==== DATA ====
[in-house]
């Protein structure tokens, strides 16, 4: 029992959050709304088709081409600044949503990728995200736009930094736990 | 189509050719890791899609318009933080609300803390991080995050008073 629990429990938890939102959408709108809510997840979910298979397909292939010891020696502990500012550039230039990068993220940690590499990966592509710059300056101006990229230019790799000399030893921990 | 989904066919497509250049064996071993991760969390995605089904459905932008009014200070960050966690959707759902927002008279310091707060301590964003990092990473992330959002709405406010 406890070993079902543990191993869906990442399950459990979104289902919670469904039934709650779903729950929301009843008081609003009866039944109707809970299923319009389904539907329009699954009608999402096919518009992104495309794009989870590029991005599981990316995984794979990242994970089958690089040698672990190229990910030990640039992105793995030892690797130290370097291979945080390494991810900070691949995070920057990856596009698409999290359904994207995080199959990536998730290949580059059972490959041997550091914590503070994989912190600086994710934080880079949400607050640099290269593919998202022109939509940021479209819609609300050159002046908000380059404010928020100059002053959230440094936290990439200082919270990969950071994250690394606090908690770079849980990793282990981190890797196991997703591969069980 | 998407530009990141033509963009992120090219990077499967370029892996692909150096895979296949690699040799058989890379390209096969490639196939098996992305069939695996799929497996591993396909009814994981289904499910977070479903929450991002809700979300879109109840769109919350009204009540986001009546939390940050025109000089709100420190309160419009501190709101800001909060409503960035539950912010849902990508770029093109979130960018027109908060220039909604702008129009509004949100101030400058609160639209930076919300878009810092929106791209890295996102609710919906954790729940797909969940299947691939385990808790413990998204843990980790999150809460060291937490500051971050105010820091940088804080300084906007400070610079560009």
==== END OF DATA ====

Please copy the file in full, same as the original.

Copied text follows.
[in-house]
């Protein structure tokens, strides 16, 4: 029992959050709304088709081409600044949503990728995200736009930094736990 | 189509050719890791899609318009933080609300803390991080995050008073 629990429990938890939102959408709108809510997840979910298979397909292939010891020696502990500012550039230039990068993220940690590499990966592509710059300056101006990229230019790799000399030893921990 | 989904066919497509250049064996071993991760969390995605089904459905932008009014200070960050966690959707759902927002008279310091707060301590964003990092990473992330959002709405406010 406890070993079902543990191993869906990442399950459990979104289902919670469904039934709650779903729950929301009843008081609003009866039944109707809970299923319009389904539907329009699954009608999402096919518009992104495309794009989870590029991005599981990316995984794979990242994970089958690089040698672990190229990910030990640039992105793995030892690797130290370097291979945080390494991810900070691949995070920057990856596009698409999290359904994207995080199959990536998730290949580059059972490959041997550091914590503070994989912190600086994710934080880079949400607050640099290269593919998202022109939509940021479209819609609300050159002046908000380059404010928020100059002053959230440094936290990439200082919270990969950071994250690394606090908690770079849980990793282990981190890797196991997703591969069980 | 998407530009990141033509963009992120090219990077499967370029892996692909150096895979296949690699040799058989890379390209096969490639196939098996992305069939695996799929497996591993396909009814994981289904499910977070479903929450991002809700979300879109109840769109919350009204009540986001009546939390940050025109000089709100420190309160419009501190709101800001909060409503960035539950912010849902990508770029093109979130960018027109908060220039909604702008129009509004949100101030400058609160639209930076919300878009810092929106791209890295996102609710919906954790729940797909969940299947691939385990808790413990998204843990980790999150809460060291937490500051971050105010820091940088804080300084906007400070610079560009």